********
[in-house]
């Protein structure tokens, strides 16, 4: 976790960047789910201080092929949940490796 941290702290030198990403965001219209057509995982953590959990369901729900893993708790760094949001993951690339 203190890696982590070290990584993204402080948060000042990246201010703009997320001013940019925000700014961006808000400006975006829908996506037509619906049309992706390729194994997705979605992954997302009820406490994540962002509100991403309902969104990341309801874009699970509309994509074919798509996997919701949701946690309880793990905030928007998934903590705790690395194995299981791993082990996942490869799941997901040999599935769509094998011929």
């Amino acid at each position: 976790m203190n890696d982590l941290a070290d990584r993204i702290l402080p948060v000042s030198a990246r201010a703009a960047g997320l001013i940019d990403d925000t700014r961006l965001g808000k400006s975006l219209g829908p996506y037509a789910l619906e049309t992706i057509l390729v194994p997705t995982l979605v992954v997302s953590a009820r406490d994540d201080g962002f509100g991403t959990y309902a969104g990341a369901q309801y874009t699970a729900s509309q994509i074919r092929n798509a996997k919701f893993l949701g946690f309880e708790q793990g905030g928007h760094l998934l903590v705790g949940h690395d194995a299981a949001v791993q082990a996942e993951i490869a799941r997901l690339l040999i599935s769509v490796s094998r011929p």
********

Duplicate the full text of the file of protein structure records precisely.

[in-house]
């Protein structure tokens, strides 16, 4: 976790960047789910201080092929949940490796 941290702290030198990403965001219209057509995982953590959990369901729900893993708790760094949001993951690339 203190890696982590070290990584993204402080948060000042990246201010703009997320001013940019925000700014961006808000400006975006829908996506037509619906049309992706390729194994997705979605992954997302009820406490994540962002509100991403309902969104990341309801874009699970509309994509074919798509996997919701949701946690309880793990905030928007998934903590705790690395194995299981791993082990996942490869799941997901040999599935769509094998011929």
């Amino acid at each position: 976790m203190n890696d982590l941290a070290d990584r993204i702290l402080p948060v000042s030198a990246r201010a703009a960047g997320l001013i940019d990403d925000t700014r961006l965001g808000k400006s975006l219209g829908p996506y037509a789910l619906e049309t992706i057509l390729v194994p997705t995982l979605v992954v997302s953590a009820r406490d994540d201080g962002f509100g991403t959990y309902a969104g990341a369901q309801y874009t699970a729900s509309q994509i074919r092929n798509a996997k919701f893993l949701g946690f309880e708790q793990g905030g928007h760094l998934l903590v705790g949940h690395d194995a299981a949001v791993q082990a996942e993951i490869a799941r997901l690339l040999i599935s769509v490796s094998r011929p």